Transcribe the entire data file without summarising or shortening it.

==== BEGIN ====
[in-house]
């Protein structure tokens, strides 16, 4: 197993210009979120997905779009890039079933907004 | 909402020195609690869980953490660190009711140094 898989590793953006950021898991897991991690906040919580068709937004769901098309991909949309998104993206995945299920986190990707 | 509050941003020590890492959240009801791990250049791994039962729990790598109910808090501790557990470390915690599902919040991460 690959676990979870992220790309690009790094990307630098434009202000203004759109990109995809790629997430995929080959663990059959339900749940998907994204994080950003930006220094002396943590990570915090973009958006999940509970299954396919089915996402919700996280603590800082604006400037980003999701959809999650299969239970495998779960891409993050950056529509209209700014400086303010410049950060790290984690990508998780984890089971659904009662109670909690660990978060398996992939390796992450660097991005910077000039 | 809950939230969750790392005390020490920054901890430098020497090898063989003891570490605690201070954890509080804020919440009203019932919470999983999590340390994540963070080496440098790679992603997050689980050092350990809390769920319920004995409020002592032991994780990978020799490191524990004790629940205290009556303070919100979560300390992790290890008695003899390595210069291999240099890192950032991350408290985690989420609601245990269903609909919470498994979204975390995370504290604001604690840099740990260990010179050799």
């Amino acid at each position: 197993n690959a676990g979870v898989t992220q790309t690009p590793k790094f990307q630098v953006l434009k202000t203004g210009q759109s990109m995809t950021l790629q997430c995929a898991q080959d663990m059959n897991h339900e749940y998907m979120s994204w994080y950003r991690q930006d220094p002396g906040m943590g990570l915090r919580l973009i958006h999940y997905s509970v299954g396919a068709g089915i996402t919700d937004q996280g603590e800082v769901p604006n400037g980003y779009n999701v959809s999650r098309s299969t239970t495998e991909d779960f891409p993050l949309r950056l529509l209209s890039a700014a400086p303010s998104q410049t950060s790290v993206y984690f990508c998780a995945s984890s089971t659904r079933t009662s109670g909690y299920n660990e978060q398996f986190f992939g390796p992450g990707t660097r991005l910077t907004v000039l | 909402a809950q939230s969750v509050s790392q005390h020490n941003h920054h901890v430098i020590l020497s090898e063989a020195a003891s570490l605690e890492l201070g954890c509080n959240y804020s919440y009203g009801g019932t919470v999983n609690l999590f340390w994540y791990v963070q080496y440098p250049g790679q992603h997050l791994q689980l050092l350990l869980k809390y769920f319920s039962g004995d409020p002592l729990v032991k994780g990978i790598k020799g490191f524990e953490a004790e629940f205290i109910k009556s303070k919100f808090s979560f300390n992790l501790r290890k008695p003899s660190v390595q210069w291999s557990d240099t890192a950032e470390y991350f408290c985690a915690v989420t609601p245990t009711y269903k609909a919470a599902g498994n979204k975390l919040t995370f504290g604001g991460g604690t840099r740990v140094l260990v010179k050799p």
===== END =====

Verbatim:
[in-house]
């Protein structure tokens, strides 16, 4: 197993210009979120997905779009890039079933907004 | 909402020195609690869980953490660190009711140094 898989590793953006950021898991897991991690906040919580068709937004769901098309991909949309998104993206995945299920986190990707 | 509050941003020590890492959240009801791990250049791994039962729990790598109910808090501790557990470390915690599902919040991460 690959676990979870992220790309690009790094990307630098434009202000203004759109990109995809790629997430995929080959663990059959339900749940998907994204994080950003930006220094002396943590990570915090973009958006999940509970299954396919089915996402919700996280603590800082604006400037980003999701959809999650299969239970495998779960891409993050950056529509209209700014400086303010410049950060790290984690990508998780984890089971659904009662109670909690660990978060398996992939390796992450660097991005910077000039 | 809950939230969750790392005390020490920054901890430098020497090898063989003891570490605690201070954890509080804020919440009203019932919470999983999590340390994540963070080496440098790679992603997050689980050092350990809390769920319920004995409020002592032991994780990978020799490191524990004790629940205290009556303070919100979560300390992790290890008695003899390595210069291999240099890192950032991350408290985690989420609601245990269903609909919470498994979204975390995370504290604001604690840099740990260990010179050799």
């Amino acid at each position: 197993n690959a676990g979870v898989t992220q790309t690009p590793k790094f990307q630098v953006l434009k202000t203004g210009q759109s990109m995809t950021l790629q997430c995929a898991q080959d663990m059959n897991h339900e749940y998907m979120s994204w994080y950003r991690q930006d220094p002396g906040m943590g990570l915090r919580l973009i958006h999940y997905s509970v299954g396919a068709g089915i996402t919700d937004q996280g603590e800082v769901p604006n400037g980003y779009n999701v959809s999650r098309s299969t239970t495998e991909d779960f891409p993050l949309r950056l529509l209209s890039a700014a400086p303010s998104q410049t950060s790290v993206y984690f990508c998780a995945s984890s089971t659904r079933t009662s109670g909690y299920n660990e978060q398996f986190f992939g390796p992450g990707t660097r991005l910077t907004v000039l | 909402a809950q939230s969750v509050s790392q005390h020490n941003h920054h901890v430098i020590l020497s090898e063989a020195a003891s570490l605690e890492l201070g954890c509080n959240y804020s919440y009203g009801g019932t919470v999983n609690l999590f340390w994540y791990v963070q080496y440098p250049g790679q992603h997050l791994q689980l050092l350990l869980k809390y769920f319920s039962g004995d409020p002592l729990v032991k994780g990978i790598k020799g490191f524990e953490a004790e629940f205290i109910k009556s303070k919100f808090s979560f300390n992790l501790r290890k008695p003899s660190v390595q210069w291999s557990d240099t890192a950032e470390y991350f408290c985690a915690v989420t609601p245990t009711y269903k609909a919470a599902g498994n979204k975390l919040t995370f504290g604001g991460g604690t840099r740990v140094l260990v010179k050799p």